$2.5B project aims to bury siting woes for high-voltage lines

Source: By Jeffrey Tomich, E&E News reporter • Posted: Tuesday, March 12, 2019

Thousands of tons of grain, timber, coal and other goods snake their way east along the Canadian Pacific railroad each day.

A venture backed by a Danish investment firm and Germany’s Siemens AG wants to share the rail corridor to move another commodity: wind energy.

The companies are key investors in what would be a $2.5 billion high-voltage pipeline to transmit cheap Iowa wind power and other energy from the Upper Great Plains to the eastern U.S.

The SOO Green Renewable Rail project would stretch almost 350 miles from Mason City, Iowa, in the Midcontinent Independent System Operator (MISO) grid to a Commonwealth Edison substation near Chicago, which is in the PJM Interconnection LLC grid. The line would be able to transmit 2,100 megawatts, enough power to light about 2 million homes.

“SOO Green is a seams-buster connecting MISO to PJM,” said Trey Ward, CEO of developer Direct Connect Development Co. LLC, referring to the border between the nation’s two largest wholesale power markets.

The line would also be built underground and mostly along existing Canadian Pacific railroad lines, a siting strategy initially used by telecommunications companies when they built out their fiber-optic networks.

The project is the latest effort to expand access to renewables by bringing wind energy from the rural Plains to more populated eastern cities. Numerous studies have identified the need for more long-haul transmission linking regional power grids as a key to enabling greater penetration levels of clean energy.

It also fits with the vision for the “North American Supergrid” drawn up by Alexander “Sandy” MacDonald, former director of NOAA’s Earth System Research Laboratory in Boulder, Colo. He has championed a North American network of high-voltage direct current lines as a backbone for existing interstate power grids (Energywire, Dec. 19, 2017).

“This is the first link of that supergrid,” Direct Connect President Joe DeVito said.

Beth Soholt, executive director of the Clean Grid Alliance, a group working to advance wind and solar energy in MISO, said the cable technology and railroad co-location is a “game changer” for Midwest transmission.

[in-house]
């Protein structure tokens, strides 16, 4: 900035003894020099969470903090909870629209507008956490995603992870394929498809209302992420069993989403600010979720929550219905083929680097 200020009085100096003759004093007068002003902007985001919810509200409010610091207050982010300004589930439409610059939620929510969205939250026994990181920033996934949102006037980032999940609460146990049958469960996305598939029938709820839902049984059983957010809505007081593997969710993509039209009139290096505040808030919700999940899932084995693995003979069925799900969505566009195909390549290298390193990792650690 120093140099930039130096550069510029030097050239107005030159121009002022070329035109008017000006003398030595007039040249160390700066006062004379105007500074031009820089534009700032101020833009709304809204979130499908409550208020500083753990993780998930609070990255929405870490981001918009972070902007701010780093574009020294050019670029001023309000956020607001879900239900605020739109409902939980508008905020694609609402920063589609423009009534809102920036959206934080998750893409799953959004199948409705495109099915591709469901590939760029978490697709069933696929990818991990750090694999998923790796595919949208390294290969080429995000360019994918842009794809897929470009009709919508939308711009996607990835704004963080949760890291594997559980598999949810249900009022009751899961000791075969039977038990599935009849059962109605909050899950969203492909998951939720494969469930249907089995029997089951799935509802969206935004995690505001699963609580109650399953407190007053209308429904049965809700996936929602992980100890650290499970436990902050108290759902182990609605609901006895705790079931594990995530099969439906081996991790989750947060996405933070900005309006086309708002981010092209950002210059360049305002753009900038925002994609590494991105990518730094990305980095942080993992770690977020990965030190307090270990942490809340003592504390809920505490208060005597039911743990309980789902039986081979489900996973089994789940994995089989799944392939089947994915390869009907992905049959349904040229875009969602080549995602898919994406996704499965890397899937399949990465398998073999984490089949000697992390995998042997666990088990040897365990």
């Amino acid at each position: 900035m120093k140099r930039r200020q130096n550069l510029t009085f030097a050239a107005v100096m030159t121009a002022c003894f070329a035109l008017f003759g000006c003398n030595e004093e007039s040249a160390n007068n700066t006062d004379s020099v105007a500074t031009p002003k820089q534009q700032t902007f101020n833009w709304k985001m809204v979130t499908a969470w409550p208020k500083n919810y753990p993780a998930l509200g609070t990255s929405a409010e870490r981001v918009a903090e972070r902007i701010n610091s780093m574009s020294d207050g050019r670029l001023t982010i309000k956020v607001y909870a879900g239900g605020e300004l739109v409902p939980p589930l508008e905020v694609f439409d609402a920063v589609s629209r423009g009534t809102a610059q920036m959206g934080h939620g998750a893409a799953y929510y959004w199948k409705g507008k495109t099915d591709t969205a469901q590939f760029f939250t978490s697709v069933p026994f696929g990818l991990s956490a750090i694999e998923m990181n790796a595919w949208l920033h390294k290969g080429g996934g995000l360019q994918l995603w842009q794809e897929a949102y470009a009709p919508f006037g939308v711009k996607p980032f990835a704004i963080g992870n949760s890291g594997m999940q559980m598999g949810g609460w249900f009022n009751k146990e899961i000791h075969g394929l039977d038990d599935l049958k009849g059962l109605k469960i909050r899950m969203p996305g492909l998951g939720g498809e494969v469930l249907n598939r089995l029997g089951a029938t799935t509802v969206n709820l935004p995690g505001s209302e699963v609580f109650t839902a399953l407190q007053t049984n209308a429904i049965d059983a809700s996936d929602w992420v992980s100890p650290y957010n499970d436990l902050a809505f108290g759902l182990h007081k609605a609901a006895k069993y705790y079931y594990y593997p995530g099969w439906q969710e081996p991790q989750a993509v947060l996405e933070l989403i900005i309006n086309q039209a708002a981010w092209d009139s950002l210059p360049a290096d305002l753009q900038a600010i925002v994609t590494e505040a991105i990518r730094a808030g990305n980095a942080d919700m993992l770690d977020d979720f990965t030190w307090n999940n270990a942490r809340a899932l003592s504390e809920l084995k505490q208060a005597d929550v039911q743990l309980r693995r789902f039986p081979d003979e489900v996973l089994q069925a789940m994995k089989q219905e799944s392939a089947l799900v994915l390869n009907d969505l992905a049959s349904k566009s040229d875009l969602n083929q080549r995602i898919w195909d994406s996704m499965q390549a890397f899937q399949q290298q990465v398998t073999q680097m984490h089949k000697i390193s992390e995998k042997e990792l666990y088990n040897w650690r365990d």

“The biggest barrier in particular in the western area of the MISO footprint is the lack of transmission,” she said.

There are “thousands of cost-effective megawatts” of renewable energy in the region that just need a market, Soholt said. “The resource is not the issue.”

So far, attempts to develop such projects, such as a trio of Clean Line Energy Partners LLC HVDC lines linking wind farms in the Plains to population centers in the East, have run into landowner opposition and legal and political challenges (Energywire, Nov. 16, 2018).

The SOO Green project differs in critical ways that not only make it more viable, but also “set the standard” for how U.S. transmission is developed, Ward said.

Ward and DeVito said in an interview that advances in converter and cable technology enable what would be the first-of-its-kind underground HVDC line.

While still about twice the cost of a comparable overhead line, “the cost of doing this has come way down” with advances in technology that make it economically feasible, Ward said.

Other underground HVDC lines have been built offshore along the East Coast, but there’s nothing else of the length and voltage class being proposed in the United States, company executives said.

Plans call for burying the cables in a 2.5-foot-wide-by-5-foot-deep trench, mostly along the CP railroad right of way. Burying the lines and co-locating the project with the railroad will streamline permitting and avoid the fierce landowner opposition that has historically dogged other transmission projects, Ward said.

Direct current technology is also key to co-locating the line along the railroad right of way. There have been previous attempts to share railroad corridors that didn’t work because the alternating current technology interfered with railroad signals.

And unlike other projects dedicated to move energy from a specific project, developers said the line will be “tied” more broadly to the MISO grid.

“Geographic diversity allows us to have more renewable energy more of the time,” Ward said. “We can draw from the entire region.”

SOO Green would be a so-called merchant transmission line, meaning utilities or other wholesale power customers that purchase transmission service on the line would pay for it instead of costs being shared more broadly among utility customers across the grid.

The project is currently owned by an unnamed group of private investors and Canadian Pacific. But it’s being sold to a group of investors that includes Copenhagen Infrastructure Partners (CIP) and Siemens. The engineering company will also handle design, engineering and manufacturing of the HVDC converter stations.

CIP, which opened a New York office last year, has a 50 percent stake in Vineyard Wind LLC, an offshore wind farm off the coast of Massachusetts, and has invested in several wind and solar projects across the United States.

Construction of the SOO Green line will be managed by another investor, New Jersey-based Jingoli Power LLC.

Project development is expected to take two to three years with another three years for construction. The line is expected to be operational in 2024.

The project will require review under the National Environmental Policy Act, as well as state environmental approvals. In Iowa, any large electric transmission line located outside a city also must have a franchise from the Iowa Utilities Board.

At this point, developers don’t believe they’ll need to seek specific approval from the Illinois Commerce Commission.